Negative reviews on Yelp and other review sites can sting, but how you respond also affects your business and its reputation. Just ask Jason Quinn, a 25-year-old chef who opened a Santa Ana restaurant after winning the Great Food Truck Race on the Food Network.
Most of the almost 200 Yelp reviews of Quinn’s restaurant, The Playground, are positive. But when he read one-star review with a snide, he responded with a fingertip rant: “KOBE BEEF SHOULD NEVER BE WELL DONE if you disagree YOU ARE WRONG.” He signed off, “Burn in hell.”
It is not without reason that small business owners feel review sites are shooting galleries in which the profanely disgruntled—or perhaps jealous competitors in disguise—can take potshots at your life’s work.
What’s harder to appreciate is that review sites that allow customers to rate your business or service are blessings, even if they are well-disguised. It’s important to note that 81 percent of the reviewed businesses on Yelp receive a rating of 3 stars or higher. Managed properly, review sites can be platforms for attracting new customers and deepening relationships with existing ones.
All comments add up, even bad ones, to form a coherent and surprisingly accurate picture of how customers experience your offering. So how to make sure you’re able to monitor and respond in a way that puts your business in the best light? Here are four steps you can take.
1. Claim your digital real estate
You don’t have to be a little guy to be burned by a loss of ownership of your name online. In the GOP presidential primary, one candidate, Newt Gingrich, neglected to buy newtgingrich.com. As a result, political critics bought it first, and turned the site into a Google bomb, a form of satire in which the search for one thing leads to something else entirely. In the case of candidate Gingrich, his eponymous website led visitors directly to sites advertising Tiffany’s jewelry and Greek island vacations. (As of this writing, it now Google bombs Mitt Romney.)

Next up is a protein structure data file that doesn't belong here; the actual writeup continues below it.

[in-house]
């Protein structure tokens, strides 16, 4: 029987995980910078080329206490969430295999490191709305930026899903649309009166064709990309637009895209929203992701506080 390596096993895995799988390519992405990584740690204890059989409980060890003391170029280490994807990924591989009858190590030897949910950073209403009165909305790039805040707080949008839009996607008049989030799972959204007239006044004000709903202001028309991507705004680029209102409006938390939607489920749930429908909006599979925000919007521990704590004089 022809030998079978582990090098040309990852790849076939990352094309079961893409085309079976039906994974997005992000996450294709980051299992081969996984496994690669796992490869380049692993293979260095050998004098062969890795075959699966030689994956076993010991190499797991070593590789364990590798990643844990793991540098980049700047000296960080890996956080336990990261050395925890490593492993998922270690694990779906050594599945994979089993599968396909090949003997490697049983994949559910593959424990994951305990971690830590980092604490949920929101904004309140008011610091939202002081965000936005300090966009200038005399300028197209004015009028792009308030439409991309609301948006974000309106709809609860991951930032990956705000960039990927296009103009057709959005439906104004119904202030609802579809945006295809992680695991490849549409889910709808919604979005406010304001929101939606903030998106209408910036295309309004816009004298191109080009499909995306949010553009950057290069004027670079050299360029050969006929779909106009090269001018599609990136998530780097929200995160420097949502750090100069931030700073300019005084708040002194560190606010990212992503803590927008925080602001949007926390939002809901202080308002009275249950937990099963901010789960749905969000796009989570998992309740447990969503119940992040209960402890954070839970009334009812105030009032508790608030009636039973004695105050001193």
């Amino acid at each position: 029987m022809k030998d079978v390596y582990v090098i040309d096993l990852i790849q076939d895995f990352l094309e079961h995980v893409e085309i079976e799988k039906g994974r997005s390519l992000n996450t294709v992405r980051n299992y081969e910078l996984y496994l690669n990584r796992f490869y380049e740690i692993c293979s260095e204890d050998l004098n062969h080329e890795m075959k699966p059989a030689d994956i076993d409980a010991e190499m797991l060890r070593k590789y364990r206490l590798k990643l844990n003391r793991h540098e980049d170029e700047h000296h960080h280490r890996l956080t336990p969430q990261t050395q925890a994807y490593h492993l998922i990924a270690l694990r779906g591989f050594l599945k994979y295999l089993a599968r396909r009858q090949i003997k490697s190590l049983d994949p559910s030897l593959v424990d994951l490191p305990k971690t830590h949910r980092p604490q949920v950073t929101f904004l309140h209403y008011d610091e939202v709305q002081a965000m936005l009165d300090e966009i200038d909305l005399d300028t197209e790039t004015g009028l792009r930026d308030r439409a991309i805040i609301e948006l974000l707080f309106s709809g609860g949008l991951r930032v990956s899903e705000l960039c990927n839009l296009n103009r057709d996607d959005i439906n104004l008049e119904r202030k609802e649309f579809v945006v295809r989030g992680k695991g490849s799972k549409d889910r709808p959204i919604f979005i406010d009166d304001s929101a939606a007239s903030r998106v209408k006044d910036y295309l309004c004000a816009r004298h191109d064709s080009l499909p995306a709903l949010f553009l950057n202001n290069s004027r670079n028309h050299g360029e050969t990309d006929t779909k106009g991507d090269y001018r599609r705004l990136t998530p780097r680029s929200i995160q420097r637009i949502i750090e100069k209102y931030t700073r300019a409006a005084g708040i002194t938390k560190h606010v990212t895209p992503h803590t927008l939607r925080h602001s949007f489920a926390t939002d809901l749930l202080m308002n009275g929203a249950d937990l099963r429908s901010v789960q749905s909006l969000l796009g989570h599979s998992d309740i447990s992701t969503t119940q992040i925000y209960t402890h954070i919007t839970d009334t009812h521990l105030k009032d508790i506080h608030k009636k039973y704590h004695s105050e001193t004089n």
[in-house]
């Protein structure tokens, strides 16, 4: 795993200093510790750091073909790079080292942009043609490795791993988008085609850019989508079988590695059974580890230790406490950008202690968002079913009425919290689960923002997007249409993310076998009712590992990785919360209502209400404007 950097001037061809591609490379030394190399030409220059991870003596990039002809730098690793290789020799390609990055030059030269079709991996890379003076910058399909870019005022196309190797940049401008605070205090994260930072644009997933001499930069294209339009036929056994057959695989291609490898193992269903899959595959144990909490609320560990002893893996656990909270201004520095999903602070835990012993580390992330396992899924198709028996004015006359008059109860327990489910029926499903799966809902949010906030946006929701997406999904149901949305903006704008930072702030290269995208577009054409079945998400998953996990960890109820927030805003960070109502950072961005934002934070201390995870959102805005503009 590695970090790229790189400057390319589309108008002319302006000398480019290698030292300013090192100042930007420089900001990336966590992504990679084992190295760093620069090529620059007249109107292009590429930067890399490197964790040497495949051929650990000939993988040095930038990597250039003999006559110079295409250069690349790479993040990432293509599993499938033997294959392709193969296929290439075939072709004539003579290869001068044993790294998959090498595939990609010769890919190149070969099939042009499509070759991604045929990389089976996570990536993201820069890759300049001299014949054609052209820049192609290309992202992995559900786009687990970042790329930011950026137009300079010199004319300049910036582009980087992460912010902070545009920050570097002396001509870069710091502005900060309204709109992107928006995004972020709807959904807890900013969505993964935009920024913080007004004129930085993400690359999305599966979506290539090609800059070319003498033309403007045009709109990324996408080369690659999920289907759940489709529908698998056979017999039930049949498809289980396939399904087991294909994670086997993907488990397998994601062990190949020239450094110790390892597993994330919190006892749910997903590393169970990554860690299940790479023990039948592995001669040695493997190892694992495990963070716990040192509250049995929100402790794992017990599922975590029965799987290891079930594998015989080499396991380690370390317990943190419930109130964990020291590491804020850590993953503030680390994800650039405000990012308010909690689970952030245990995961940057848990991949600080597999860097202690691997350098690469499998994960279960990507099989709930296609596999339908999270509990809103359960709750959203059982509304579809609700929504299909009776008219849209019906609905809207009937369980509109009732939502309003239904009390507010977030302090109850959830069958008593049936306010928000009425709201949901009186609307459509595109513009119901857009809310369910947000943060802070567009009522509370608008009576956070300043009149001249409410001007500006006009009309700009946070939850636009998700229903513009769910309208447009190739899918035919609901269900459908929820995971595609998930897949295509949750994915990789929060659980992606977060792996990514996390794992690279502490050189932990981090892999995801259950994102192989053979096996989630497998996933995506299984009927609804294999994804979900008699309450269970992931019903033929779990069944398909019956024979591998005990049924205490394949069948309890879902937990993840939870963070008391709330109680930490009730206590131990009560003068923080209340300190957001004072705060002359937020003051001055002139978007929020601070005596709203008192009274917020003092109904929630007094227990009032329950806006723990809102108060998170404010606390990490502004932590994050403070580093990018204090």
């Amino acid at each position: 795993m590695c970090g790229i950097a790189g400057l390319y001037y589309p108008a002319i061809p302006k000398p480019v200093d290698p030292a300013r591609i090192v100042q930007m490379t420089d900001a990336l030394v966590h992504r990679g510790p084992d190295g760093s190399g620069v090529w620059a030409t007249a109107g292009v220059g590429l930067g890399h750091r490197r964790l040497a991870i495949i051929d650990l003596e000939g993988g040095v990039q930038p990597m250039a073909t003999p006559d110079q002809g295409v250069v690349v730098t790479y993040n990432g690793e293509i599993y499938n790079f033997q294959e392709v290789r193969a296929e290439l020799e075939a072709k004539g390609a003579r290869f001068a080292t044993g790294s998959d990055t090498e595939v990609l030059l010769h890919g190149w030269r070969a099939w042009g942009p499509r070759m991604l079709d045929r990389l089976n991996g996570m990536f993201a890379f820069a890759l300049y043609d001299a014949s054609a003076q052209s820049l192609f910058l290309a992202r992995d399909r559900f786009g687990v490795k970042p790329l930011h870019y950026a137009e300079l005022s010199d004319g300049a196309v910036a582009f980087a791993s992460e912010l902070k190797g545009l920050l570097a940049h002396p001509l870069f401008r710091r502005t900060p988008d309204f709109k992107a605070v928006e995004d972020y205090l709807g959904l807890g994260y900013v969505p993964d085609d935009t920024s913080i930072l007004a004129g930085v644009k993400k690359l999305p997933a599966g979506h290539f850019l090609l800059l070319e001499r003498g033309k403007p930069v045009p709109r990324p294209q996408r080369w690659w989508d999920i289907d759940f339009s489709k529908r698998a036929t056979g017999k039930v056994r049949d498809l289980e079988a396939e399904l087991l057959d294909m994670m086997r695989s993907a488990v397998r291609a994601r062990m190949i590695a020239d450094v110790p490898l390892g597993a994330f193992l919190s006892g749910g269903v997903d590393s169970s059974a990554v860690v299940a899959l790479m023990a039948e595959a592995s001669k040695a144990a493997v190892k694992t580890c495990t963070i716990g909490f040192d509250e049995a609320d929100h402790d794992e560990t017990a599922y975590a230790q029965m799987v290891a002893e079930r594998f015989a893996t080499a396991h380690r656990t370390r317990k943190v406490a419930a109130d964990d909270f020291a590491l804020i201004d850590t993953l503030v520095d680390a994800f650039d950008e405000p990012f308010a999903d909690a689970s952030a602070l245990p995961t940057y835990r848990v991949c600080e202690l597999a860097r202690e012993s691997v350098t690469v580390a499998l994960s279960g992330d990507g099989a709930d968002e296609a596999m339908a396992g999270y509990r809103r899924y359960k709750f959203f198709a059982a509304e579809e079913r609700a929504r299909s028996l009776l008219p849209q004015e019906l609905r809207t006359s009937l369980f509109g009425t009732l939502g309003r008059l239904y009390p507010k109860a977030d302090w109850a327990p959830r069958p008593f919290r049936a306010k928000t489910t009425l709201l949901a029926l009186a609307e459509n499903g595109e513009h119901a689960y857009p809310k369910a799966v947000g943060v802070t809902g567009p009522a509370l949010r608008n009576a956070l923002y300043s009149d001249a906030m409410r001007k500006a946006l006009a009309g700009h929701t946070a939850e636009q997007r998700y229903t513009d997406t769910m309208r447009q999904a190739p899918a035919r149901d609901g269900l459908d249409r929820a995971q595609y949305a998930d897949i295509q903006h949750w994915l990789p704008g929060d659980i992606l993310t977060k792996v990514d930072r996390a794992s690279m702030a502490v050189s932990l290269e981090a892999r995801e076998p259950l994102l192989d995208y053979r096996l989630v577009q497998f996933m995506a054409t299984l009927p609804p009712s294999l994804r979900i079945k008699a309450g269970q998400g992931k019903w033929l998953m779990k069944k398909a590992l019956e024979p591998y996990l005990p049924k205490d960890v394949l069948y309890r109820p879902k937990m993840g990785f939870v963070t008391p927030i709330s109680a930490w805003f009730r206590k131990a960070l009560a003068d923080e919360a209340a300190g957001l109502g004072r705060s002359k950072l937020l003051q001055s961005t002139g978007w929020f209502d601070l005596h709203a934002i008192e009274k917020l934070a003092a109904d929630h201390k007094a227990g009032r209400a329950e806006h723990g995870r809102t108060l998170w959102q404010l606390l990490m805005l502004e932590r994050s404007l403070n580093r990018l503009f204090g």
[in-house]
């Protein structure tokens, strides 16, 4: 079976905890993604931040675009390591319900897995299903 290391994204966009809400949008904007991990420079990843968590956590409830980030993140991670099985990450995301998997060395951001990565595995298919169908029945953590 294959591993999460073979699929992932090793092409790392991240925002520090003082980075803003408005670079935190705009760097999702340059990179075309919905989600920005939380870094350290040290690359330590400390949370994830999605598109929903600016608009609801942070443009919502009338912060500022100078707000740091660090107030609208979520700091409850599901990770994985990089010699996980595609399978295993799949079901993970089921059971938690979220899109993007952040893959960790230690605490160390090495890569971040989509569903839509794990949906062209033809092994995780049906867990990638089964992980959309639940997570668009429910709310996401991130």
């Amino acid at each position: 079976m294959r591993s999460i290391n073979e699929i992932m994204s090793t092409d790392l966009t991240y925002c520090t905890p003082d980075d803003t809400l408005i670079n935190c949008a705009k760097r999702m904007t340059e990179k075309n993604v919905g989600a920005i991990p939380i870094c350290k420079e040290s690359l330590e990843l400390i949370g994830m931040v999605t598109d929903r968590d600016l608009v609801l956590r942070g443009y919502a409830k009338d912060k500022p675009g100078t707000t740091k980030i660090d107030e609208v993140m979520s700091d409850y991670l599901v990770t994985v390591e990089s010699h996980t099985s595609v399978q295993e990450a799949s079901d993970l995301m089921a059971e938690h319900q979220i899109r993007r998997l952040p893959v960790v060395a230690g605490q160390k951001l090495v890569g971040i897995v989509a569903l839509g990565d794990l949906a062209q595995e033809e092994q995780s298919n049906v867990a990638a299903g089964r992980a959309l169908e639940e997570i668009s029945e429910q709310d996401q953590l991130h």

It is perfectly legal to satirize or criticize your business in this way, even expropriating your name and logo. This is what happened to one European airline, saddled for years with a search result with its name and the word “sucks” after it. Legal action failed to get the site taken down. So snap up all permutations of your business’s name, perhaps even with “sucks” and “sux” in the URL.
You’re not in the game if you don’t know what is being said about you. Sign up for Google Alerts and other free online message board monitors and follow comments about your business. Use Google Analytics to see the keywords and ads that bring visitors to your website. Like a compass, an analysis of keywords can reveal what people are thinking about your business. And keep your profile on Yelp and relevant review sites current.
Yelp’s algorithms filter out profane reviews. If you still get stung by an ugly review, engage your critic in a positive way. Sometimes this is difficult, but remember your conversations are public, so don’t tell anyone to “burn in hell.” You may not win back your critic, but you might win over the audience of customers.
In his rant, Quinn conceded that his critic was right on one point—his restaurant should offer wine by the glass. He made that change. Meeting a critic halfway makes you a sympathetic figure. Seasoned and communicative owners do that without expletives and all caps, as Chef Quinn did in posting: “In retrospect I WISH I WOULD HAVE PAID FOR YOUR BEERS AND KICKED YOU THE [expletive] OUT OF MY RESTAURANT.”
4. Build up positive feedback
This way, if and when someone takes a whack at you, they hit the padding without bruising bone. You can build what we call a “reputation cushion”—a solid, compelling, attractive online persona that comes to the fore in any search, so that the incidental bad review becomes just a mere speed bump. One example: A blog on your website might be just what you need to attract positive interest and establish your expertise. If you own a small business—a bakery, say—you might offer regular advice on cooking, recipes and seasonal treats. If you are an accountant, you might blog about common tax and payroll pitfalls.
And one more thing: We all need a sense of humor about ourselves. That is the only way to separate the truly devastating from the merely irritating.
Richard Torrenzano is CEO of The Torrenzano Group in New York. Mark Davis is senior director of the Washington-based White House Writers Group. They are authors of Digital Assassination: Protecting Your Reputation, Brand, or Business Against Online Attacks, St. Martin’s Press.
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